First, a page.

Summary: Top 5 Recommneded Glock Sights
|Editor's Choice: Big Dot Tritium Sight||Simple, front and rear lights, unique target picture, easy installation||No significant warranty, poor range shooting|
|Trijicon HD GL101O Night Sight Set||Front sight focus, rear sight hooked, 12 year warranty, front and rear||Cost, professional install|
|Glock 42 43 Factory OEM Front Night Sight||Bright, large, inexpensive, factory replacement, easy install||Front only|
|Glock OEM Night Sight||Double light, factory replacement, square picture||rear only, no draw to front sight|
|Glock ATS Sight||Good for older eyes, allows for precision shooting, easy to install||Not illuminated, basic front sight, cost|
When you think of a Glock, you probably thingk of self-defense and tactical shooting. Sure, you can use a Glock for distance shooting. In fact, the factory sights work pretty well for small groups in bright lighting at long distances. However, the reality is that most people will not have to rely on their firearm to hit a one-inch target at 100 yards. Unless you are a competition handgun marksman, this ability is just for fun. Your best Glock sights are not your factory sights.
Most experts say that the average distance from the target for self-defense will be somewhere between 10 and 20 feet. So what does this mean for you? A person can close that distance in less than two seconds. Even if they are empty handed, they will be on top of you by ‘two Mississippi’. Let that sink in for a second.
So what do you do to prepare for this situation? You can spend hours at the range perfecting your precision shooting to make sure you do not miss, but target acquisition in a situation like this is completely different. Your reaction to an attacker is in another world from the calm and protected environment of the shooting range. You could easily miss a huge target charging straight for you despite your skill at the range. Why is that?
When you are at the range, you have complete control over everything. The lighting is perfect, the target is still, your ears are protected from startling sounds, and you have all the time you need. However, none of this is realistic for a self-defense scenario. Bear with me as this is all relevant to the sights you choose. Here are some factors to consider:
Lighting – In most self-defense scenarios, the lighting is not perfect. Even being inside your home during the day makes the lighting much lower than what you see at the range. Many of these situations take place at night with horrible lighting. How well would you hit your 50-yard target if the range shut off the lights?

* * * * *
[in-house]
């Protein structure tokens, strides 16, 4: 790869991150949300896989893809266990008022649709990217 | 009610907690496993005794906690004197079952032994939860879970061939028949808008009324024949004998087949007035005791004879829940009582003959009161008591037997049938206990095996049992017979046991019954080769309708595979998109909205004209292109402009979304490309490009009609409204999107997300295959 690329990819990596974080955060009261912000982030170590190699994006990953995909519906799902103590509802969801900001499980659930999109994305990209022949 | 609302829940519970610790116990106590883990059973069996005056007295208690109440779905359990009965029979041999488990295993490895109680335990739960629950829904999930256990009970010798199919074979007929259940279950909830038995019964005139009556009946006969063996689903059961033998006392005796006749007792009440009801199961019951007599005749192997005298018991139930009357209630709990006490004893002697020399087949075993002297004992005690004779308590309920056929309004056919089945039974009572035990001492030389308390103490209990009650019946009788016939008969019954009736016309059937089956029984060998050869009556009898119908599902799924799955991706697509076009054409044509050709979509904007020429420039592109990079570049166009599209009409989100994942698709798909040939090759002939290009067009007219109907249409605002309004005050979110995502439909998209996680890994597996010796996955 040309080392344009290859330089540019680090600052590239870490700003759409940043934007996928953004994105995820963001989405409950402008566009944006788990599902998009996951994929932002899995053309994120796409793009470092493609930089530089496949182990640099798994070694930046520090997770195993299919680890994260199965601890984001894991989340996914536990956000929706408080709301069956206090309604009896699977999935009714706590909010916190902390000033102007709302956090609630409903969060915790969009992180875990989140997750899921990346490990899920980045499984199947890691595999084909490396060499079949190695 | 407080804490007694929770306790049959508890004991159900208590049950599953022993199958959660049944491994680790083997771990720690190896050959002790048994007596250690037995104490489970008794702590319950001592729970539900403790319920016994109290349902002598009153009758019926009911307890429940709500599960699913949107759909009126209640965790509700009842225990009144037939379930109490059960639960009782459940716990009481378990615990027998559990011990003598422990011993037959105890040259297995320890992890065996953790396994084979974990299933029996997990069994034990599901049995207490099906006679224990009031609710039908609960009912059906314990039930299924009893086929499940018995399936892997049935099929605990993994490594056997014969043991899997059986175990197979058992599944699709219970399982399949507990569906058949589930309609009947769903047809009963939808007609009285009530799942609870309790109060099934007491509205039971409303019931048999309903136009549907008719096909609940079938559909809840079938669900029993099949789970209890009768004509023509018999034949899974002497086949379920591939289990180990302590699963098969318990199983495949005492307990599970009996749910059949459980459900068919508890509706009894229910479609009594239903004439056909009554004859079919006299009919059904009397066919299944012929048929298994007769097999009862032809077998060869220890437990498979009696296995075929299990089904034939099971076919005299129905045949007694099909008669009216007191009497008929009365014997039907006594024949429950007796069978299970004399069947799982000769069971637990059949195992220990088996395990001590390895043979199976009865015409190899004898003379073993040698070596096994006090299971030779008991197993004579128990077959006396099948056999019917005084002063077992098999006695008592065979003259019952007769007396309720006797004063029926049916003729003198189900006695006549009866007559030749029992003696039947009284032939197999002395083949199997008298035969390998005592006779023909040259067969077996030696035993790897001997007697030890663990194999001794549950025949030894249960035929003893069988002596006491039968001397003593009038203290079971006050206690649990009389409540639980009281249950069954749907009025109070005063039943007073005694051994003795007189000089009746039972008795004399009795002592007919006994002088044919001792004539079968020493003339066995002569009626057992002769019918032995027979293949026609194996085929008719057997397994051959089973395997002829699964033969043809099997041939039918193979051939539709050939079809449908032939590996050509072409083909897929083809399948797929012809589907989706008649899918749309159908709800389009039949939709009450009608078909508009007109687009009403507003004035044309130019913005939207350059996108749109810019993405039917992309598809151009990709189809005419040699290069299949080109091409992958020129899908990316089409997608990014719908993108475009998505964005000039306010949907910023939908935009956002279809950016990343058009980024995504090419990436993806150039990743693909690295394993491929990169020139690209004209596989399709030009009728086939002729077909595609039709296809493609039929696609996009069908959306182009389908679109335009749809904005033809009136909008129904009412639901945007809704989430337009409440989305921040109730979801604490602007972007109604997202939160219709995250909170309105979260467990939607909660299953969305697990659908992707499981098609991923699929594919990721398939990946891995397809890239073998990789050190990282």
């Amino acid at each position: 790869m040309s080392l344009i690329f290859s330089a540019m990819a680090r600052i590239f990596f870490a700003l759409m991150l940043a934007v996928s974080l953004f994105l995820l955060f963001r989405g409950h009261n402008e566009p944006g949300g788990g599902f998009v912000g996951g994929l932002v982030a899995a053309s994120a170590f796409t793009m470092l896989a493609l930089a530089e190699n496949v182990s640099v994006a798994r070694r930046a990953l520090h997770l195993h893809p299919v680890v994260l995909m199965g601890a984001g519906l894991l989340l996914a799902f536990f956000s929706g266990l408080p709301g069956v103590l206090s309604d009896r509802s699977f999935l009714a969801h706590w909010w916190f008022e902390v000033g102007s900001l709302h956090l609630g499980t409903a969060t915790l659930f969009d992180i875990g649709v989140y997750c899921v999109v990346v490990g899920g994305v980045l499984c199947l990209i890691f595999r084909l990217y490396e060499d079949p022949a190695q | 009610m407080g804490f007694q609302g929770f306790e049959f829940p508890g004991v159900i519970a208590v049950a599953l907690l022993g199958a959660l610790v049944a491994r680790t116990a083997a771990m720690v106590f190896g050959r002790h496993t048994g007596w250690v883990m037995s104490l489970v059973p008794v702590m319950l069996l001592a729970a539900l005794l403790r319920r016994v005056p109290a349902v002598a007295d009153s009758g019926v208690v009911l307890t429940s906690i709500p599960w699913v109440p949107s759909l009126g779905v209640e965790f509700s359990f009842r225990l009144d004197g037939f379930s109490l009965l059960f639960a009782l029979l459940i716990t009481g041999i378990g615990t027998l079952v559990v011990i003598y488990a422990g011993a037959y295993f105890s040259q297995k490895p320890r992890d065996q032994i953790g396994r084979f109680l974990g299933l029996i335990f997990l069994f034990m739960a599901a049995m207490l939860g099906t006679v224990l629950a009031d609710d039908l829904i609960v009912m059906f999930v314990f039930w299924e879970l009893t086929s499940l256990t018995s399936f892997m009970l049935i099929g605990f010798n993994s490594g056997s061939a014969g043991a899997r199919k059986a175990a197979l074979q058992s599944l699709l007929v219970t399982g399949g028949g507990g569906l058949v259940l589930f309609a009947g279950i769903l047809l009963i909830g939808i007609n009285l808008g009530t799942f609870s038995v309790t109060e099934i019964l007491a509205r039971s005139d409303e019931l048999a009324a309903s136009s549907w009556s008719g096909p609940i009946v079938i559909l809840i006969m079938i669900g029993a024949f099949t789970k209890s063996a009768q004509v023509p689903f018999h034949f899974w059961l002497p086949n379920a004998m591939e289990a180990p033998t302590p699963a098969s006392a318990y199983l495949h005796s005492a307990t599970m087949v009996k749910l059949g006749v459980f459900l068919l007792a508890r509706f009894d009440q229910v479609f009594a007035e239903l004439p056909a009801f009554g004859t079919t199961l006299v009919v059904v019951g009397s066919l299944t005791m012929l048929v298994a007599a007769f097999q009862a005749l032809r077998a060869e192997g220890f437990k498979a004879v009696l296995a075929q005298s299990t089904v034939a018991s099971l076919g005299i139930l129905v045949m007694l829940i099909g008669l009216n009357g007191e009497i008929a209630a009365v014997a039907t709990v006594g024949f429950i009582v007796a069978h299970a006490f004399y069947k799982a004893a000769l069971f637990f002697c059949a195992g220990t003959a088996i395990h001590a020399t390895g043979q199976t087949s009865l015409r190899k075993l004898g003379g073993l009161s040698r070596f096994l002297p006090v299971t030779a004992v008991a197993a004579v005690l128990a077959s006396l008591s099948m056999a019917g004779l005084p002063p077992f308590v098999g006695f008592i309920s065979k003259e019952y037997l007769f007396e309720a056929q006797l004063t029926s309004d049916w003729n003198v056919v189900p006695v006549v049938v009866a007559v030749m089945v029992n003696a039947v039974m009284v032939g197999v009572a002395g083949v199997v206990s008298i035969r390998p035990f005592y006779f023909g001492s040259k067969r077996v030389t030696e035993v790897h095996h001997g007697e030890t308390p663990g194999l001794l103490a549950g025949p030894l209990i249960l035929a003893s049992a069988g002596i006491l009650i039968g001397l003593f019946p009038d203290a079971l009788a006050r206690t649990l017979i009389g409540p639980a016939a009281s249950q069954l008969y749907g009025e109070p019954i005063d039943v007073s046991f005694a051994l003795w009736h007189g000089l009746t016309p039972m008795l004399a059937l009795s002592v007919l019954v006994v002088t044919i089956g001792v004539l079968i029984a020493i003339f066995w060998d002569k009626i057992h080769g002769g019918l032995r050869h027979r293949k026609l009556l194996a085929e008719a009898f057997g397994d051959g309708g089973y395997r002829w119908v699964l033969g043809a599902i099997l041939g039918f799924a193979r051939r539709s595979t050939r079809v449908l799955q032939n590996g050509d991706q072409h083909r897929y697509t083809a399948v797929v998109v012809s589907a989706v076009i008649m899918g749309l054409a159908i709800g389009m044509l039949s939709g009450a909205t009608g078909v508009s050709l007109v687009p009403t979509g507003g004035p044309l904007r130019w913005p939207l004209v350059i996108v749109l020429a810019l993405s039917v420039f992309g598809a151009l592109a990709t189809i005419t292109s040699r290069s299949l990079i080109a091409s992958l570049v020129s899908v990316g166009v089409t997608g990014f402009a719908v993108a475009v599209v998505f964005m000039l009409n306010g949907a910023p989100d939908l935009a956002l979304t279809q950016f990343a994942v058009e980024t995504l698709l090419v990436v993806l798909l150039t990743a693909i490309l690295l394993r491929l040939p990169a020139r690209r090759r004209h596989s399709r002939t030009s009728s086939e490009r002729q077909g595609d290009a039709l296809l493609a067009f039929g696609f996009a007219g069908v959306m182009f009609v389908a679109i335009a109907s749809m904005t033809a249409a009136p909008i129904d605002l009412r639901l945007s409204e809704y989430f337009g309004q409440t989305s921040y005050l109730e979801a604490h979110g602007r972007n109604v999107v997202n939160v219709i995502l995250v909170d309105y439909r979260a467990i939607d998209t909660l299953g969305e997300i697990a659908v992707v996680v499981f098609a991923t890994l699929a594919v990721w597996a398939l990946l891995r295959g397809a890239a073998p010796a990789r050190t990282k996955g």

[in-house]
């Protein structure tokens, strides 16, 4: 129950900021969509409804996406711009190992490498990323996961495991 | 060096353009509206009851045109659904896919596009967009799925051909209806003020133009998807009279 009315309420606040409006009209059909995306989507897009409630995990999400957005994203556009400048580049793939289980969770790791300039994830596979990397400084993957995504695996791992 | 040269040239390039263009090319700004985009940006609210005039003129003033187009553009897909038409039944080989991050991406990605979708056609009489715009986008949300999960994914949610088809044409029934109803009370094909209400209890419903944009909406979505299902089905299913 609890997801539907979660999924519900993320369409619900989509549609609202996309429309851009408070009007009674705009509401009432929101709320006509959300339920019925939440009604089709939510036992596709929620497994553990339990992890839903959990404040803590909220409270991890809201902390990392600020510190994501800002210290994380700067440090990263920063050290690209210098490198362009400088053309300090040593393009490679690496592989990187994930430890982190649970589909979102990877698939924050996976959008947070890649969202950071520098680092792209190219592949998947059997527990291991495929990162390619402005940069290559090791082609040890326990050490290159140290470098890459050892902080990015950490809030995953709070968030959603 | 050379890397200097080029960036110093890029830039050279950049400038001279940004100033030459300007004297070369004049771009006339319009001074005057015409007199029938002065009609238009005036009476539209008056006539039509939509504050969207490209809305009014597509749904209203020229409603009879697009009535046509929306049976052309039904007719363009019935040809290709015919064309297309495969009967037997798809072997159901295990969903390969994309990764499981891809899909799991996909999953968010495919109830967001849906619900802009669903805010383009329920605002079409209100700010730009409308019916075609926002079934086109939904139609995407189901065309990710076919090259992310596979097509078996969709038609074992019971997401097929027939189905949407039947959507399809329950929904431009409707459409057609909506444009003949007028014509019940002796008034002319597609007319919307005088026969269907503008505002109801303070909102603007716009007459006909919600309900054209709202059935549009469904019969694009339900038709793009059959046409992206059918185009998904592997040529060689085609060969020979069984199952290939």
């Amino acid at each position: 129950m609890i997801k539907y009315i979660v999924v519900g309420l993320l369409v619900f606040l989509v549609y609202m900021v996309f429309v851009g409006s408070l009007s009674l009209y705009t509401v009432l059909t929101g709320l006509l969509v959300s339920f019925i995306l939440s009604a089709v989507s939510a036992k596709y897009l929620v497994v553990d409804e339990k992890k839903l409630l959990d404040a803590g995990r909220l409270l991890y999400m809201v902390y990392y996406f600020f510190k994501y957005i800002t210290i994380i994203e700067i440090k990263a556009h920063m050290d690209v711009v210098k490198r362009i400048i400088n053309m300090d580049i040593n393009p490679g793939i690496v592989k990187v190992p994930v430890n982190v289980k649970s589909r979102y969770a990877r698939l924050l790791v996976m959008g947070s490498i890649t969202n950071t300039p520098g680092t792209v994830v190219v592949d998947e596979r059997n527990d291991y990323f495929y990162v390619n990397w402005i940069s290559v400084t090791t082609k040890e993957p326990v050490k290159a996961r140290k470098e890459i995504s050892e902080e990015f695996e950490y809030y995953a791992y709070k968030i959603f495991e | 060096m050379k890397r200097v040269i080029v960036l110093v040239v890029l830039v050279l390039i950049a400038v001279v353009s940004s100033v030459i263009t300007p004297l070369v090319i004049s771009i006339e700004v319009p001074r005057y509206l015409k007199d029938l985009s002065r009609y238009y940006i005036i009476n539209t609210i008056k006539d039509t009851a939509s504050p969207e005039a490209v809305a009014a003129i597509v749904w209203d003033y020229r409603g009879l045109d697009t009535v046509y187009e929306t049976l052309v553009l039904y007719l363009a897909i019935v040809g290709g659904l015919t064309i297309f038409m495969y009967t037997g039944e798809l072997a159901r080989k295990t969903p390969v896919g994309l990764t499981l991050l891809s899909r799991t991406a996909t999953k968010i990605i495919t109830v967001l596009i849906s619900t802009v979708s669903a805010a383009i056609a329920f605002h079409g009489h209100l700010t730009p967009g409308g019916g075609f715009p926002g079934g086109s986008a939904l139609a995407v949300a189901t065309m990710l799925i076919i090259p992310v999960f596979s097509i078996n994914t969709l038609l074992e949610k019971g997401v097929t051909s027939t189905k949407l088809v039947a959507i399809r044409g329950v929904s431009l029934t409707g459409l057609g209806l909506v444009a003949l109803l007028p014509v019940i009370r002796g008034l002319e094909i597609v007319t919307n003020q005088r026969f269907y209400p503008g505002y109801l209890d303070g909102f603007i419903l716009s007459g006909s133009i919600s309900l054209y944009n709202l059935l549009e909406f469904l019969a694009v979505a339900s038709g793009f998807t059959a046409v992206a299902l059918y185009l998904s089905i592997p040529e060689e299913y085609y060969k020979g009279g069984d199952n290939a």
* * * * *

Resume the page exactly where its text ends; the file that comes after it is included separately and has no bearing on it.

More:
Movement – Most people do not practice acquiring a moving target. It can be quite difficult. Not only do your eyes have a more difficult time focusing on the target, but you have to anticipate the target’s movement. If your target is moving from right to left, you have to keep your sights moving in that same direction at that same speed.
Speed – At the range you can take all the time you need to line up your front sight with your rear sight. Do not forget that now you only have two seconds. Raising your Glock, finding your target, and lining up the front and rear sights can be tough when the pressure is on.
Adrenaline – Have you ever been in a traumatic experience and had your heart pumping? Think about how much your hands shake. Now imagine a gun in those hands. When you see an attacker and realize your life is on the line, your body reacts instantly. As you are raising your gun to fire, your body is telling you to run. This means your vision can get blurry, your knees can get shaky, your reflexes can be jumpy, and your hands can be unsteady.
How Does This Affect my Sights?
If you have factory Glock sights, take a look at them. Now imagine you have to use them in two seconds or less, in the dark, while a mad man runs towards you. They do not seem quite so adequate now, do they? Feel their composition. Think if you had to operate your slide one handed. It is agreed that these sights are not ideal for this scenario. Here are the qualities we desire in a good Glock sight for self-defense:
- Metal composition – Your sights need to be steel or aluminum. Plastic is simply not acceptable. It would be easy for them to break when you need them the most, especially a plastic rear sight if you attempted a one-handed slide operation.
- Size – Size does matter when it comes to sights. Remember that your target is not a beer can 50 yards away. It is an attacker 10 feet away. Your front sight, in particular, should be quite large.
- Daytime Visibility – Not all attacks will happen at midnight. Having a front sight with bright or glow-in-the-dark paint is ideal for medium-light situations. Remember, we need fast target acquisition in any lighting.
- Night Illumination – The ideal sights will have lighting on the front sight or on both the front and rear sights to ensure you can properly aim at night.
- Slide Operation – It is nice to have a hook or angle on the front of the rear sight to allow one-handed slide operation in an emergency.
- Front Sight Focus – A good sight draws your focus away from the rear sight and towards the front sight in any lighting. This can be done with the texture and angle of the rear sight, or by making the front sight more visible.
- Simplicity – The sights you choose need to make it easy to accurately point and shoot at your target in any situation. Complicated sight patterns are not ideal.
- Installation – Some of these sights can require professional installation, so that must be factored into the hassle and the cost.
Reviews of the 5 Best Glock Sights
We have considered all these factors, shortlisted and reviewed 5 most popular Glock sights for you to choose from.
Big Dot Tritium Sight Review
One fact I must point out immediately is these sights are not fun to use at the range. The front sight is so large that you will probably be hitting a 12 inch grouping at 25 yards. However, remember that a 12 inch grouping at 25 yards is more than we need to take down an attacker that is running down an ally or inside our home. Just a fair warning. Many users did not like this sight until they tried it for tactical applications.